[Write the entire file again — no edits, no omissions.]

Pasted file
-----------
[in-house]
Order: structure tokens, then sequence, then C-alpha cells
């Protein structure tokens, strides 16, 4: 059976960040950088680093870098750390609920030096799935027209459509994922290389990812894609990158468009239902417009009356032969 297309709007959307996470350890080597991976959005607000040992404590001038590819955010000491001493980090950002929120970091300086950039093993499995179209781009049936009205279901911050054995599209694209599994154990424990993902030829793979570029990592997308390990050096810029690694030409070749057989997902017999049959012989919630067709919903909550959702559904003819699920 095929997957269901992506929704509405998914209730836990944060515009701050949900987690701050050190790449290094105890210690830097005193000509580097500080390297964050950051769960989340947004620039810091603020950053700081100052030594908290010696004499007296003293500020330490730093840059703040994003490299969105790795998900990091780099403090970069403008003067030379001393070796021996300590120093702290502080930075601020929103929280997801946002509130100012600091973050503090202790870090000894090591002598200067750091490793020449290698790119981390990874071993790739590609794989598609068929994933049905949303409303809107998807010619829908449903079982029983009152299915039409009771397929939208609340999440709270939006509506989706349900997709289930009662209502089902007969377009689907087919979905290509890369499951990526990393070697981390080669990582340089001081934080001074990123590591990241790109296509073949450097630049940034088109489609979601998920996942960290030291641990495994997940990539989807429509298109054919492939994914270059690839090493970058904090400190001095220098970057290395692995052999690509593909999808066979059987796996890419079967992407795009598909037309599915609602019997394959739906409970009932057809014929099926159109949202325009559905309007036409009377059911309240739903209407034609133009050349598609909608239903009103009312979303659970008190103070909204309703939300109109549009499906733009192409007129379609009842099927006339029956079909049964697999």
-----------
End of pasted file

[in-house]
Order: structure tokens, then sequence, then C-alpha cells
């Protein structure tokens, strides 16, 4: 059976960040950088680093870098750390609920030096799935027209459509994922290389990812894609990158468009239902417009009356032969 297309709007959307996470350890080597991976959005607000040992404590001038590819955010000491001493980090950002929120970091300086950039093993499995179209781009049936009205279901911050054995599209694209599994154990424990993902030829793979570029990592997308390990050096810029690694030409070749057989997902017999049959012989919630067709919903909550959702559904003819699920 095929997957269901992506929704509405998914209730836990944060515009701050949900987690701050050190790449290094105890210690830097005193000509580097500080390297964050950051769960989340947004620039810091603020950053700081100052030594908290010696004499007296003293500020330490730093840059703040994003490299969105790795998900990091780099403090970069403008003067030379001393070796021996300590120093702290502080930075601020929103929280997801946002509130100012600091973050503090202790870090000894090591002598200067750091490793020449290698790119981390990874071993790739590609794989598609068929994933049905949303409303809107998807010619829908449903079982029983009152299915039409009771397929939208609340999440709270939006509506989706349900997709289930009662209502089902007969377009689907087919979905290509890369499951990526990393070697981390080669990582340089001081934080001074990123590591990241790109296509073949450097630049940034088109489609979601998920996942960290030291641990495994997940990539989807429509298109054919492939994914270059690839090493970058904090400190001095220098970057290395692995052999690509593909999808066979059987796996890419079967992407795009598909037309599915609602019997394959739906409970009932057809014929099926159109949202325009559905309007036409009377059911309240739903209407034609133009050349598609909608239903009103009312979303659970008190103070909204309703939300109109549009499906733009192409007129379609009842099927006339029956079909049964697999």